The reference phase voltage is *v*_{RN}=v_{an}=V_{m}sinωt. The trigger angle is measured from the cross over points of the 3-phase supply voltage waveforms. When the phase supply voltage *V*_{an} begins its positive half cycle at ω*t*=0 , the first cross over point appears at ω*t*=(∏/6)*radians* 30°.

The trigger angle α for the thyristor *T*_{1} is measured from the cross over point at . The thyristor *T*_{1} is forward biased during the period ω*t*=30° to 150° , when the phase supply voltage *v*_{an} has higher amplitude than the other phase supply voltages. Hence *T*_{1} can be triggered between 30° to 150°. When the thyristor *T*_{1} is triggered at a trigger angle α, the average or dc output voltage for continuous load current is calculated using the equation

Note from the trigonometric relationship

The maximum average or dc output voltage is obtained at a delay angle α = 0 and is given by

*V*_{dx(max>=vdm=3√3Vm/2∏}

V_{m }Is the peak phase voltage.

And the normalized average output voltage is

TO DERIVE AN EXPRESSION FOR THE RMS VALUE OF THE OUTPUT VOLTAGE OF A **3-PHASE HALF WAVE CONVERTER** FOR CONTINUOUS LOAD CURRENT

The rms value of output voltage is found by using the equation

**Three phase half wave controlled rectifier** output voltage waveforms for different trigger angles with RL load

**Three phase half wave controlled rectifier** output voltage waveforms for different trigger angles with R load

TO DERIVE AN EXPRESSION FOR THE AVERAGE OR DC OUTPUT VOLTAGE OF A **3 PHASE HALF WAVE CONVERTER** WITH RESISTIVE LOAD OR RL LOAD WITH FWD.

In the case of a **three-phase half wave controlled** rectifier with resistive load, the thyristor *T*_{1} is triggered at ω*t=(30°+α)* and *T*_{1} conducts up to ω*t=180°=&pron; * radians. When the phase supply voltage decreases to zero at , the load current falls to zero and the thyristor *T*_{1} turns off. Thus *T*_{1} conducts from *ωt=(30° + α) to (180°). *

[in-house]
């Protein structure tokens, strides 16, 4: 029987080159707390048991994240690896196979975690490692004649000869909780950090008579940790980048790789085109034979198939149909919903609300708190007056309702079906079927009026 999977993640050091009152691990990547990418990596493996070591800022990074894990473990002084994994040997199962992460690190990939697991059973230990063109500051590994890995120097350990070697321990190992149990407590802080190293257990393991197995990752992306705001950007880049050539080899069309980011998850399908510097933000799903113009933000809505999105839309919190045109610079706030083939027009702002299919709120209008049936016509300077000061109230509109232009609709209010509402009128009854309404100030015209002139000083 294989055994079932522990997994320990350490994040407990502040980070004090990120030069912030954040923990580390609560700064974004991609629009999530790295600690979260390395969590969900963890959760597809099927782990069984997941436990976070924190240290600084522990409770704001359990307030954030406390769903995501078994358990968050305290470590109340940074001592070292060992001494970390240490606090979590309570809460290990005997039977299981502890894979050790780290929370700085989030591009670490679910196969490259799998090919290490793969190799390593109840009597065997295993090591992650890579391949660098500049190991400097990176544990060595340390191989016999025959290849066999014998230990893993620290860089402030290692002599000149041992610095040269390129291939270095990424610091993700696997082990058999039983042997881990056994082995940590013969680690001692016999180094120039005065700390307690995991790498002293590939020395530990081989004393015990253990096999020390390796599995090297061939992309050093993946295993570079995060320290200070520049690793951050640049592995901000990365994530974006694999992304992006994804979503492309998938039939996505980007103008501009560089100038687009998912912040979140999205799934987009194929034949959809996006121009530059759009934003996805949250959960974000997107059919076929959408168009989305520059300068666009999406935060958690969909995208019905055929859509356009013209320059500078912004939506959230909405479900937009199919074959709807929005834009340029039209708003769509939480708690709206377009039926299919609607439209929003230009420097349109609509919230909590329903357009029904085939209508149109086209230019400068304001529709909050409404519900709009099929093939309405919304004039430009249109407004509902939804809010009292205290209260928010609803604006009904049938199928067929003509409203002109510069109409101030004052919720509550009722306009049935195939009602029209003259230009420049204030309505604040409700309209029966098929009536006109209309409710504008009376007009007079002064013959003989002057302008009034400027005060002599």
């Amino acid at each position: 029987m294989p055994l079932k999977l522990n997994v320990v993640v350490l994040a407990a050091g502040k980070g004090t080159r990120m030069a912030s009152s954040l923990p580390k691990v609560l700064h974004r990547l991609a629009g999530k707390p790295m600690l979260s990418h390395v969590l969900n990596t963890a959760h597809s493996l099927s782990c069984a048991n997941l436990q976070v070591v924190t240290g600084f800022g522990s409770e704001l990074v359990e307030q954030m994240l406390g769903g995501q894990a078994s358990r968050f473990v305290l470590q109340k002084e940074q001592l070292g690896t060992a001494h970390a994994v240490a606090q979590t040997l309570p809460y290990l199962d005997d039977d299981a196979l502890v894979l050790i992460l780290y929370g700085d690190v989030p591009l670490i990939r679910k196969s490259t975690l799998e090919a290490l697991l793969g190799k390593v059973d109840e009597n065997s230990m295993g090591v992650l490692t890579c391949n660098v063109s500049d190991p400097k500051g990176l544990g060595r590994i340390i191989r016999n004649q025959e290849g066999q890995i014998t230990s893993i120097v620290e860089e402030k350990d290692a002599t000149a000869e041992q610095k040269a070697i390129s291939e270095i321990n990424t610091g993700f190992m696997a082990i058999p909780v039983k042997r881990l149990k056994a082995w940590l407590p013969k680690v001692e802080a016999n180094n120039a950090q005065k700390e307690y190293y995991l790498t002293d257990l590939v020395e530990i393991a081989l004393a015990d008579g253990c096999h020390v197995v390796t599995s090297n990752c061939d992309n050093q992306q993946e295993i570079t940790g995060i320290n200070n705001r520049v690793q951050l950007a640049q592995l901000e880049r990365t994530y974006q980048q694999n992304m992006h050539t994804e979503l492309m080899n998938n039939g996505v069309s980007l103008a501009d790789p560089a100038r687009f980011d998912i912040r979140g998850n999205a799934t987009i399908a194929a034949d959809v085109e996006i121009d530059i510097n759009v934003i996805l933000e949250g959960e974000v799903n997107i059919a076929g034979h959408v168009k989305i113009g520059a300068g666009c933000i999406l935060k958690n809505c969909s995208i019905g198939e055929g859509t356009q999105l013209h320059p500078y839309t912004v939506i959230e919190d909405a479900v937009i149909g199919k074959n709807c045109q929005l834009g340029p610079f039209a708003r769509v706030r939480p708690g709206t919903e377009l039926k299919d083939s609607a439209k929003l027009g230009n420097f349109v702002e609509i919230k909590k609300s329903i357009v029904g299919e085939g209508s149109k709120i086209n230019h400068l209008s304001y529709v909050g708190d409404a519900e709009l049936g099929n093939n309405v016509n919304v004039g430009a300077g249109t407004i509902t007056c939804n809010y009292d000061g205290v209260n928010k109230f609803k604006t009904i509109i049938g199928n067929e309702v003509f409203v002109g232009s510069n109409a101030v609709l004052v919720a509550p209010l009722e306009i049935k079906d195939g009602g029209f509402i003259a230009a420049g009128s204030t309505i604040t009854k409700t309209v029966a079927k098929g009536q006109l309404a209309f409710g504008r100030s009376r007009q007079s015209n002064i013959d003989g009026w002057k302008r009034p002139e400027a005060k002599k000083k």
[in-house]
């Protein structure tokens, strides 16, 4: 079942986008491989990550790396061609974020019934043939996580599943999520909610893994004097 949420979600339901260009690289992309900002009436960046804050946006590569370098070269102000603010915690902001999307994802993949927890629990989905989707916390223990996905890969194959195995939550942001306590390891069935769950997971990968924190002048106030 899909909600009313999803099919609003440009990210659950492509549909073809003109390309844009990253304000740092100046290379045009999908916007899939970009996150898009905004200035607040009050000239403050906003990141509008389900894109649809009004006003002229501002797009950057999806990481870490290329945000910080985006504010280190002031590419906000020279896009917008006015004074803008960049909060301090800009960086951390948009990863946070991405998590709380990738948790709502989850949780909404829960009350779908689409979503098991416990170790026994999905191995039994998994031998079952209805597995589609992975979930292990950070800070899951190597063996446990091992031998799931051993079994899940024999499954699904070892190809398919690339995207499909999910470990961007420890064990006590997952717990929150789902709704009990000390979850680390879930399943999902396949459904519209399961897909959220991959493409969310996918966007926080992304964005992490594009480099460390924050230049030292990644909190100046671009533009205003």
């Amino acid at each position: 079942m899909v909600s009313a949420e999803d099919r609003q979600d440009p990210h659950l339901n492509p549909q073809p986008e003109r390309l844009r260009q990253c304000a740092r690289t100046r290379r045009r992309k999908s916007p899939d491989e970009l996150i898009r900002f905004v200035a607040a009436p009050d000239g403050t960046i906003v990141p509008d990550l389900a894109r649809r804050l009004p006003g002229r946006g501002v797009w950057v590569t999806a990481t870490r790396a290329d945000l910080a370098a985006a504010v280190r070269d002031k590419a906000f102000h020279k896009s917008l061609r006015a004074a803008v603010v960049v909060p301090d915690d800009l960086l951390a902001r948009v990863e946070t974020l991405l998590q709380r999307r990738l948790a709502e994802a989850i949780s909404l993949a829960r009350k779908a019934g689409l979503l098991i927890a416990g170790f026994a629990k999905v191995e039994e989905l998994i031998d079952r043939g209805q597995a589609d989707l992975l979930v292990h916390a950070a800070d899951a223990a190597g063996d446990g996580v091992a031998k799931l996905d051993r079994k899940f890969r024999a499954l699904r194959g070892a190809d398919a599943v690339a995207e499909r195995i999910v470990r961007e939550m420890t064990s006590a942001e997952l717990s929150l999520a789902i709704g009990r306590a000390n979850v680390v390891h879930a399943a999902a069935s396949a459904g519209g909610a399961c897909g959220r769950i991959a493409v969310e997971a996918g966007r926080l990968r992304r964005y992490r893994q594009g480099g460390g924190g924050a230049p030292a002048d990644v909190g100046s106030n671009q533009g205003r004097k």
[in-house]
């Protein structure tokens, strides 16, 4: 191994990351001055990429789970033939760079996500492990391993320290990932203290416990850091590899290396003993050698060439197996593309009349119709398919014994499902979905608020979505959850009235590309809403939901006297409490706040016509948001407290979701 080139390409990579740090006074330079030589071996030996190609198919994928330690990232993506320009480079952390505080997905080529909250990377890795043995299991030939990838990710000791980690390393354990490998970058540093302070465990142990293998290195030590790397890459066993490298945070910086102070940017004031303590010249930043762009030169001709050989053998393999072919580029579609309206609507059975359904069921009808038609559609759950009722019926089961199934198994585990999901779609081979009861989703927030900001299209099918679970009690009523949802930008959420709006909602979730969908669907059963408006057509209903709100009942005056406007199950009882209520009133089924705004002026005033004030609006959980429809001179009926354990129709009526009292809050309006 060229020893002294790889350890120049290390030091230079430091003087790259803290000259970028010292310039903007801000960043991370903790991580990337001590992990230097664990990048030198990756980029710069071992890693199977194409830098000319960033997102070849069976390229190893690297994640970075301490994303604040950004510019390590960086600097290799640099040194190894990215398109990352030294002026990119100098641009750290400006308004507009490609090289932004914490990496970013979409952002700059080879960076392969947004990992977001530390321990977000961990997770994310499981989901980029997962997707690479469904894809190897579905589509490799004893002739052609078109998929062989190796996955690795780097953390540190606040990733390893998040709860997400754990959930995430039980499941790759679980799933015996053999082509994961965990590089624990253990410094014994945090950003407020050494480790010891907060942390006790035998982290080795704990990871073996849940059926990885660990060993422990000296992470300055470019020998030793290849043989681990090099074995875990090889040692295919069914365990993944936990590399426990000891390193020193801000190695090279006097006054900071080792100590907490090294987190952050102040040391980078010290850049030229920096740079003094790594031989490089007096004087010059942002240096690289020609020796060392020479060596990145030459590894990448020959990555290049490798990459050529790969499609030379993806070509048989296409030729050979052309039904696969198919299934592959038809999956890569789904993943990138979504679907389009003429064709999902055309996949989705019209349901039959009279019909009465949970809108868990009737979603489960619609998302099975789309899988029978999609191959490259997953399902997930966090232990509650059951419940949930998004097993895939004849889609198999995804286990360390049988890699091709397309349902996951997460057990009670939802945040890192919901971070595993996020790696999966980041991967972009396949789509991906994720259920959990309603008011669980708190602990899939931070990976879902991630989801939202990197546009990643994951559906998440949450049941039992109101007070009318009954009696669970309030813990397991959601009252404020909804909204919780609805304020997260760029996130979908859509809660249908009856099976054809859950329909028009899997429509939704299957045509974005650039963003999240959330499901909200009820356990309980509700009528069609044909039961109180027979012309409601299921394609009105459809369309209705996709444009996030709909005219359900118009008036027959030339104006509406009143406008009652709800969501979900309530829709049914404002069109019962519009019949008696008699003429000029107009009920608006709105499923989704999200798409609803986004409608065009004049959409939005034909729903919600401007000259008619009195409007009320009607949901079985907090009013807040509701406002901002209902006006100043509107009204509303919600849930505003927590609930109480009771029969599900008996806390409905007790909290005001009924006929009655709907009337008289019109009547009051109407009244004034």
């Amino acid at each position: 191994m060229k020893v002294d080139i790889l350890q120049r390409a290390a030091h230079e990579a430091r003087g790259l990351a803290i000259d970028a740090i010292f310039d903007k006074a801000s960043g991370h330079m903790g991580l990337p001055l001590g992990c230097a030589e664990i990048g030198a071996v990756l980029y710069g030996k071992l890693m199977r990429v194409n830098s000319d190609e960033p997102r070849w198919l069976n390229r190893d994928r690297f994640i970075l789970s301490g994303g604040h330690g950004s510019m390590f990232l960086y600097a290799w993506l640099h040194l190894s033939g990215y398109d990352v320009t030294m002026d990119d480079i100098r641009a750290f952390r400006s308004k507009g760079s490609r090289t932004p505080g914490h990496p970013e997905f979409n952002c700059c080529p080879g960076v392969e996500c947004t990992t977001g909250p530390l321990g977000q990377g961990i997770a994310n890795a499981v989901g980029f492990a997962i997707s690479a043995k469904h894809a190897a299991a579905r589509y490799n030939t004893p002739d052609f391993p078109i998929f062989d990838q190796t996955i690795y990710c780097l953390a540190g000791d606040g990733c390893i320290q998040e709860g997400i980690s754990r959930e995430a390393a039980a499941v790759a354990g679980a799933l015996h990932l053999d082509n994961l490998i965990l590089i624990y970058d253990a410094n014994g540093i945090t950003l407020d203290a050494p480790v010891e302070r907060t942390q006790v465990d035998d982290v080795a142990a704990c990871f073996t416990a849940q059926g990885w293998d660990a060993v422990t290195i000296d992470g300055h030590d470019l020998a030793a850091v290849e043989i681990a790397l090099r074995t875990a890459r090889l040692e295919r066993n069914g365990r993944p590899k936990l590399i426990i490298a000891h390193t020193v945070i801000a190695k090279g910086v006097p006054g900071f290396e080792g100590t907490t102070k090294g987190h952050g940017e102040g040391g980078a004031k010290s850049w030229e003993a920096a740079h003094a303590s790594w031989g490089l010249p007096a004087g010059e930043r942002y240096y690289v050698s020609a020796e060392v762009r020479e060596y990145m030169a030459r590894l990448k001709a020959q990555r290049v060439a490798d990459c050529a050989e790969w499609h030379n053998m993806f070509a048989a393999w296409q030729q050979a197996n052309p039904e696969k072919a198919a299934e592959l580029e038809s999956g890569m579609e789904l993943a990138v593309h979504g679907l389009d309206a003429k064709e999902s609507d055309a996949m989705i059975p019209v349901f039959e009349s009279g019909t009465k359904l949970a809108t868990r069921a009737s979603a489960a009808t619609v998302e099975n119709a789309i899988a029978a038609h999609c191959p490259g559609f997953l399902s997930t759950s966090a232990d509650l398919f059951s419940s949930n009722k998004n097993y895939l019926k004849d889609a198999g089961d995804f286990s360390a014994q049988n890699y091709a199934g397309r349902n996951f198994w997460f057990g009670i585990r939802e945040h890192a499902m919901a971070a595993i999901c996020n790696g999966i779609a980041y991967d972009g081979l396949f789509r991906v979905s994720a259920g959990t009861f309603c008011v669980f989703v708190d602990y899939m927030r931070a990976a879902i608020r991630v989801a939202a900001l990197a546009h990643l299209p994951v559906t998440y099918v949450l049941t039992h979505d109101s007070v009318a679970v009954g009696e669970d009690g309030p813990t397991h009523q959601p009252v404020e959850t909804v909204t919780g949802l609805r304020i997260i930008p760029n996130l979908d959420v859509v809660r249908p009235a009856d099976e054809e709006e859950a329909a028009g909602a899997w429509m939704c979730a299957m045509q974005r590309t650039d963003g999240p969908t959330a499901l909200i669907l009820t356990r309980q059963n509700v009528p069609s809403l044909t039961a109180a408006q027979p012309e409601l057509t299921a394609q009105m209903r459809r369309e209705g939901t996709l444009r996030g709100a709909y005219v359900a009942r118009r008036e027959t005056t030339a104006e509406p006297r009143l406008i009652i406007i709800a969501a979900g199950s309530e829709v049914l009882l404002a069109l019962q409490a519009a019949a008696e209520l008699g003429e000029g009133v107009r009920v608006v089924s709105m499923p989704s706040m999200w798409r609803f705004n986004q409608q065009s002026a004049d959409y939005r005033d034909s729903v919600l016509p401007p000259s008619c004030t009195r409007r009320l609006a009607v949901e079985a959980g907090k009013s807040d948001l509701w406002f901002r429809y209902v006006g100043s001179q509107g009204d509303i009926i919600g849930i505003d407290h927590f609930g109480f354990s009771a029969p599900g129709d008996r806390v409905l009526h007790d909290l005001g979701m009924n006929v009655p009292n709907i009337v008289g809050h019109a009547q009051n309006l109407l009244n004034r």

Hence the average dc output voltage for a 3-pulse converter (3-phase half wave controlled rectifier) is calculated by using the equation

**three phase full converter** is a fully controlled bridge controlled rectifier using six thyristors connected in the form of a full wave bridge configuration. All the six thyristors are controlled switches which are turned on at a appropriate times by applying suitable gate trigger signals.

The**three phase full converter** is extensively used in industrial power applications upto about 120kW output power level, where two quadrant operations is required. The figure shows a **three phase full converter** with highly inductive load. This circuit is also known as three phase full wave bridge or as a six pulse converter.

The thyristors are triggered at an interval of (∏/3) radians (i.e. at an interval of 30°). The frequency of output ripple voltage is 6*f*_{s} and the filtering requirement is less than that of **three phase semi and half wave converters**.

At ω*t=(∏/6 +α) *, thyristor is already conducting when the thyristor is turned on by applying the gating signal to the gate of . During the time period ω*t=(∏/6 +α)* to (∏/2 +α), thyristors and conduct together and the line to line supply voltage appears across the load.

At ω*t=(∏/2 +α)*, the thyristor *T*_{2} is triggered and *T*_{6} is reverse biased immediately and *T*_{6} turns off due to natural commutation. During the time period ω*t=(∏/ +α) to (5∏/6 +α)*, thyristor *T*_{1} and *T*_{2} conduct together and the line to line supply voltage appears across the load.

The thyristors are numbered in the circuit diagram corresponding to the order in which they are triggered. The trigger sequence (firing sequence) of the thyristors is 12, 23, 34, 45, 56, 61, 12, 23, and so on. The figure shows the waveforms of three phase input supply voltages, output voltage, the thyristor current through *T*_{1} and *T*_{4}, the supply current through the line ‘a’.

We define three line neutral voltages (3 phase voltages) as follows

To derive an expression for the average output voltage of **three phase full converter** with highly inductive load assuming continuous and constant load current

The output load voltage consists of 6 voltage pulses over a period of 2∏ radians, hence the average output voltage is calculated as